The Seder was not meant to limit us; rather its objective was to elicit the transcendence of our child, and to channel it into the framework of our structured system of logic.


Another simple reason given as to why we dip the vegetable into salt water is given by Rabbi Reuvein Margolies (a twentieth century scholar) that it is intended as an appetizer to whet our appetite for the Matzah and other Seder items.

How do we reconcile this with the foregoing explanation that the dipping is intended to stimulate the child when he or she sees that we are doing something differently?

It may be suggested that whetting our appetite has two layers of meaning. On the most basic level it is meant literally. It is a Mitzvah to eat the Matzah with relish and eating the “appetizer” will contribute to that end.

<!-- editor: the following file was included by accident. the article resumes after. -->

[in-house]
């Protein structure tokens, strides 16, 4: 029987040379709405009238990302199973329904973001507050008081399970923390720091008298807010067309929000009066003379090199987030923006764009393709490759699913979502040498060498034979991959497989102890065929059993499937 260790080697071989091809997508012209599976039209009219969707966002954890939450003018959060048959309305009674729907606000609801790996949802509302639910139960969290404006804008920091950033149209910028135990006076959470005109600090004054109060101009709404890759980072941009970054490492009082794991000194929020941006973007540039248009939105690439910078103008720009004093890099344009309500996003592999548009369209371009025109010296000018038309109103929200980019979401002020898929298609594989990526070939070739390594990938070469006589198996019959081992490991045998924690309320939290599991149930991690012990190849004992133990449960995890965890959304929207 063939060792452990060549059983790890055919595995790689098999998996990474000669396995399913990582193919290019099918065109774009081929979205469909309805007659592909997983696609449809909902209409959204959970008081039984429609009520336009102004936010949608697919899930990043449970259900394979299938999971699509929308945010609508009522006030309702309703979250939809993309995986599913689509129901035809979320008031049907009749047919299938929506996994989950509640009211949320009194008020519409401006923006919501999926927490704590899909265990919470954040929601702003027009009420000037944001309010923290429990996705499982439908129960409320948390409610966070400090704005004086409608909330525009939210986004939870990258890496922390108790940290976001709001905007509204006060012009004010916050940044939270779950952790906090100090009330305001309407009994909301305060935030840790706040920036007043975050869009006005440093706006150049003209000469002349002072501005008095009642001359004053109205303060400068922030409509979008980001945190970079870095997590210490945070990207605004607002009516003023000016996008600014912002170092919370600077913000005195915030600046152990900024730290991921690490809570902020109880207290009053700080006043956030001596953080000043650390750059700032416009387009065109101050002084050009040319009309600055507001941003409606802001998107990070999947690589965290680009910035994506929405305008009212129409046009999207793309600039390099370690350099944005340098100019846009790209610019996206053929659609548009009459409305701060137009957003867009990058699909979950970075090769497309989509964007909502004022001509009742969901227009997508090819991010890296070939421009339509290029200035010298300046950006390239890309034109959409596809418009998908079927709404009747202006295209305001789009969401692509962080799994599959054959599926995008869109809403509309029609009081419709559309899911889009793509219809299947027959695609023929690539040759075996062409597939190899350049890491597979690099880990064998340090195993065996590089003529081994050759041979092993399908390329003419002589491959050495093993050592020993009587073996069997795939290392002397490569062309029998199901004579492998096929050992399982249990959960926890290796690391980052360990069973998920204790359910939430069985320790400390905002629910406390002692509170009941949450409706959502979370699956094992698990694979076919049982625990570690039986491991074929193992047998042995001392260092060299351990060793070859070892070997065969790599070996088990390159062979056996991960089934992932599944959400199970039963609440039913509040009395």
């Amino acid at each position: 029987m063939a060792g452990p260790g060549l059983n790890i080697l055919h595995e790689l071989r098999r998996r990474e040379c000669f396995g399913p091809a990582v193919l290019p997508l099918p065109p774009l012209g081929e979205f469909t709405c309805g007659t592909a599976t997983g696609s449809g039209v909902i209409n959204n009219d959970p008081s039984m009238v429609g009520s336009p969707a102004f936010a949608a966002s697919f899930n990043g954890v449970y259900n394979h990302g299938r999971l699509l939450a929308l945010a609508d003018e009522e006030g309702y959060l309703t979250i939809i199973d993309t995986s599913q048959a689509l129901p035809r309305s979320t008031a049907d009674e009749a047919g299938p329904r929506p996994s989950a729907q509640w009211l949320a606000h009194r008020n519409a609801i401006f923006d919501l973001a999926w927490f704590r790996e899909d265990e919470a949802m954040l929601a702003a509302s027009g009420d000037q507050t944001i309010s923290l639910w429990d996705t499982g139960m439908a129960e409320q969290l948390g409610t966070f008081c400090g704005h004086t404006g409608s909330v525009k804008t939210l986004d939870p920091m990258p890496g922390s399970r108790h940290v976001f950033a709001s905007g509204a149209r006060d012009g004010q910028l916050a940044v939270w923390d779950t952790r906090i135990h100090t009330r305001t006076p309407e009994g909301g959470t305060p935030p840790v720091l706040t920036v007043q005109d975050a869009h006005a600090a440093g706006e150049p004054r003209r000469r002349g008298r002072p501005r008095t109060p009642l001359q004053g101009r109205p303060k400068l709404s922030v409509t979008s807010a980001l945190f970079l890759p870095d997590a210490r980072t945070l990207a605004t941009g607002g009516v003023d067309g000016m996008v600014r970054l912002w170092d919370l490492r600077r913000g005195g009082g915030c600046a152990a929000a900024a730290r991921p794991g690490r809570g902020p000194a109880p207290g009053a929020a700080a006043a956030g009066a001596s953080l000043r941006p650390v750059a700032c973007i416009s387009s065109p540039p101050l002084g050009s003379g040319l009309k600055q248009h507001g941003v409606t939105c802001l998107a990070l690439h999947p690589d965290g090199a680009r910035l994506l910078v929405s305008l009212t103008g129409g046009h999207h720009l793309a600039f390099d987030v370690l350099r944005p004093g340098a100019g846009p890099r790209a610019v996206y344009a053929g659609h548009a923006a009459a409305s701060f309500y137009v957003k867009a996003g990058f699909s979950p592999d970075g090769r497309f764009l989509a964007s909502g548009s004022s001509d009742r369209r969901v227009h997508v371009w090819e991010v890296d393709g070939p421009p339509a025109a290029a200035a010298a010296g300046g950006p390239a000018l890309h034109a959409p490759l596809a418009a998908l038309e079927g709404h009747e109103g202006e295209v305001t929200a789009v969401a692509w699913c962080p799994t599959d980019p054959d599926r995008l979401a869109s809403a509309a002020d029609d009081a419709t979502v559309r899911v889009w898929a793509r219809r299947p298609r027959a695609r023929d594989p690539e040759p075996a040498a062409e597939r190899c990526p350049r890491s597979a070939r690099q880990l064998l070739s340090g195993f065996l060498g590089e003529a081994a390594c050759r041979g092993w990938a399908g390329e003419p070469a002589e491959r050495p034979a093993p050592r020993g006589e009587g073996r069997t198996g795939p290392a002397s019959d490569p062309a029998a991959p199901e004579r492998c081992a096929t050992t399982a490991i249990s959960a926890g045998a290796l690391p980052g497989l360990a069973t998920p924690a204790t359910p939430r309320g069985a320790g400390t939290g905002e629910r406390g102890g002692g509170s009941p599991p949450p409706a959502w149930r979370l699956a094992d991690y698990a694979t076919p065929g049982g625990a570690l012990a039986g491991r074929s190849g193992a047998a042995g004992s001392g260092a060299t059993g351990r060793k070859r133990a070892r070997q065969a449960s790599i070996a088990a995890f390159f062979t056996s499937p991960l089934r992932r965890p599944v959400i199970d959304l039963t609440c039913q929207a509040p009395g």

On a higher level, however, the idea of eating an appetizer is meant spiritually. We must whet our appetite and arouse our sense of curiosity to learn more about the Seder and Passover in general. Dipping the vegetable is intended to arouse the childlike inquisitive nature of those attending the Seder—whether they are children in the chronological sense or not.


It has been suggested that the salt water was intended to remind us of the tears our ancestors shed as slaves. Tears are usually associated with intense emotional pain. 

This, too, ties in with the general idea that the slavery to which we were subjected was more than just physically painful; it was also emotionally painful because it forced our ancestors to go against their very nature.


On a deeper level, the idea of dipping is related to the idea of self-nullification. Indeed, both the word for dipping (Tibul) and the concept of dipping are related to the idea of self-nullification, which in Hebrew is Bitul. The letters of the word Tibul, when rearranged, form the word Bitul.